Las Vegas has done it again. The desert metropolis has one-upped itself to forge a super-hip new paradigm with hotspots that are artier, sexier and more sophisticated than ever.
“We’ve been waiting for this,” says Francine McKanna of PRA Las Vegas. “We’ve evolved with this reinvention—the next step is avant garde.”
For evidence, check out the much-heralded $1.8 billion, 2,995-room Cosmopolitan Hotel. The Dali-esque ad, with a pantless bellman and scattering white kittens, is a YouTube hit.
Digital installations are ubiquitous. The lobby has eight hi-def video columns with beautiful continuous loops. Similar installations light up the elevators. Outside, displayed on the hotel’s 65-foot marquee, Yoko Ono’s Imagine Peace memorial in Iceland adds whimsy and worldly drama to the grand entrance.
Jaki Baskow of Baskow & Associates DMC, who began booking groups before December’s opening, says, “It’s a perfect mix of retro hipster and new multimedia. And I always want to take the lobby videos home with me!”
It’s not all video. Repurposed cigarette machines scattered through the hotel sell $5 pieces of art. The parking garage has graffiti murals by Kenny Scharf and Shepard Fairey. The 3-story Chandelier Bar was constructed with two million twinkling glass beads so you can experience life inside a chandelier.
“Cosmopolitan is flat out awe-inspiring,” says McKanna. “We’ve all been committed to changing the vibe of the city. With properties like this, we’ll be ahead of the curve when things come back.” Other jaw droppers include a 46,000-sf Sahra Spa & Hammam built with 420 tons of local sandstone, semi-private Casino Cabanas with bottle service, and Marquee Night Club & Day Club where Coldplay rocked New Year’s Eve.
Amid all the art, the drama and 100,000 sf of gaming, the hotel remains boutique-y.
“It feels small because of the vertical twin tower layout and excellent service,” says Alene Waxler with the Alan Waxler Group DMC. “Instead of one endless reception bar, the lobby offers eight charming stations. Each is near the elevators, so no schlepping bags past dozens of slot machines to reach your room.” We like the smart tech control panels, Japanese soaking tubs and majestic views—from the balconies. Yes, balconies.
Alene confides, “The best word is probably edgy, but my first group was most impressed by the gorgeous rooms and private terraces.”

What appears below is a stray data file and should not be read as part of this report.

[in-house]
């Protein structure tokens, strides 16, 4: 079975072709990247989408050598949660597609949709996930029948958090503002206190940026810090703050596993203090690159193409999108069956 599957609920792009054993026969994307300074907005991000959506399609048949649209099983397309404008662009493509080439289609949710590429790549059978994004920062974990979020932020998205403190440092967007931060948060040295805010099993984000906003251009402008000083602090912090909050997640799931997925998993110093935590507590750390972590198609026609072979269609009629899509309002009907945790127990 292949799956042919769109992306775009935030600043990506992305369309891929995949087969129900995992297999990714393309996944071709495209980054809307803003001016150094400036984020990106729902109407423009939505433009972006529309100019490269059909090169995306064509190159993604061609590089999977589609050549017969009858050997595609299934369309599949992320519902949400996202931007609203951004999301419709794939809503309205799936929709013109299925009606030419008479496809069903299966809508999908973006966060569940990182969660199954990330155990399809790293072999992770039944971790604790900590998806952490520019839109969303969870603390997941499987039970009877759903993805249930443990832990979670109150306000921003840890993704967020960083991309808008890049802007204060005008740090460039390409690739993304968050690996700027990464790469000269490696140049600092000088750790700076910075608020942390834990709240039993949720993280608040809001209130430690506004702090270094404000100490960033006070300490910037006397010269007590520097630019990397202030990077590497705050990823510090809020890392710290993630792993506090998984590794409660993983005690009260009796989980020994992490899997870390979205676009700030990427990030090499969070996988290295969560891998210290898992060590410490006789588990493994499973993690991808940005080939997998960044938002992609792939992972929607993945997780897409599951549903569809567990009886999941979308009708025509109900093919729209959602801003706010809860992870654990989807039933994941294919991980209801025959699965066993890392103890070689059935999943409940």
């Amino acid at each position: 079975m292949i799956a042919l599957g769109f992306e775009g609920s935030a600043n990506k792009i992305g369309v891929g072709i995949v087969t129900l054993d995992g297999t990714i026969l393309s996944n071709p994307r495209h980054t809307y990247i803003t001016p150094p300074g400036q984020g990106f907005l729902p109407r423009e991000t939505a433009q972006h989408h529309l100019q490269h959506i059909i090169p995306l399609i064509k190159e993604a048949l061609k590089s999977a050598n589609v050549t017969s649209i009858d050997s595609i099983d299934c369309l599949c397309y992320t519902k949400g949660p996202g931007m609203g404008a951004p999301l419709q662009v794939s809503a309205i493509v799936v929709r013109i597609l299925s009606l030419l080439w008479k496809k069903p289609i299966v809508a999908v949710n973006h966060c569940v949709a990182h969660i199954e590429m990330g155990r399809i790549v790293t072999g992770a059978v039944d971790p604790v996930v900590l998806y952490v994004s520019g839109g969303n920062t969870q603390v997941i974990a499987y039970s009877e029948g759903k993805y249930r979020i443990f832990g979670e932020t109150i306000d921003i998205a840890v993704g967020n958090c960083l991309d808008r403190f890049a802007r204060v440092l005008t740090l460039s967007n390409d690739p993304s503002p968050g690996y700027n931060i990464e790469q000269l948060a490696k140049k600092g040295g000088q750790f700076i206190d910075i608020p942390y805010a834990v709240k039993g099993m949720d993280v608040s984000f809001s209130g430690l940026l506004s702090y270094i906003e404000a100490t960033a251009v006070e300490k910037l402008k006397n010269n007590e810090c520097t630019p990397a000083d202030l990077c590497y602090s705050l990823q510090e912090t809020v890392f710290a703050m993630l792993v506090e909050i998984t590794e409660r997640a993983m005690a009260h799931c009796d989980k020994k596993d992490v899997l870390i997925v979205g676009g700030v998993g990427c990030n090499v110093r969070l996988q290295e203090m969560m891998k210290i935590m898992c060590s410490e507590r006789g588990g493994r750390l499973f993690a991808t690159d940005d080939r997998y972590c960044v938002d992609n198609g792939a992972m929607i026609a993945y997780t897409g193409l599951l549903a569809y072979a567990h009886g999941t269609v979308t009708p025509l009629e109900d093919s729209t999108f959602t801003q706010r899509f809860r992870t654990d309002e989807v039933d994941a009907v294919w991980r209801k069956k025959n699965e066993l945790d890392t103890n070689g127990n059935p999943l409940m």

For groups, the first four floors house 150,000 sf of meeting space, including seven ballrooms ranging up to 37,000 sf, with 46 breakouts. Some are linked to a glam pool above the Strip.
Try to have some fun while you’re here too.
“One morning, we showed a video of the group’s boss being ‘kidnapped,’” says Alene. “We broke everyone into teams and sent them looking for informants along the Strip. They got to know Las Vegas and each other in new ways, but they were all glad to return to the Cosmopolitan at day’s end.”
Las Vegas always ranks high in entertainment and nightlife, but for groups seeking all of that and peace and quiet, the 1,495-suite Vdara Hotel & Spa is going to feel like home.
“There is a huge demographic of people seeking a no gambling, smoke-free atmosphere, and they’ve loved our concept from the start,” says Stephanie Windham, VP of Sales.
Upon entering the capacious lobby, you could be anywhere except the Strip. Breathe in the fragrant ambience—a green fig scent dispersed through public areas. But where’s the action? We can’t hear the slot machines!
“Guests get all the Vegas they want,” says Windham, reminding us that Vdara is part of the LEED Gold-certified CityCenter’s arty new eco-opolis. There’s gambling next door at ARIA Hotel & Casino, while steps away Crystals Mall is stocked with Stella McCartney and Tom Ford. But the limos are powered by compressed natural gas, and the 18,000-sf health center is the only Green Network spa on the strip.
“Vdara is Zen,” says Baskow. We agree. The chill ambience extends to the suites with their great views, generous amenities, and truly functional kitchenettes. Guests can buy supplies at Market Cafe for fresh meals to prepare insuite.
For business, the fantastic 10,000-sf conference space just off the lobby is full of Czech glass chandeliers.
“A 160-pax group can get an all-space hold here,” says Windham. “They love the big fish treatment, and we’re getting repeat business.”
It’s been over a decade since anyone said Vegas was culturally-challenged, and for that we can thank the 5-diamond Bellagio. Today, the 3,993-room hotel is practically a grand dame, boasting a conservatory that exceeds any horticulturist’s standards, museum-quality art, a lobby with Italian mosaic floors and spectacular glass art by Dale Chihuly.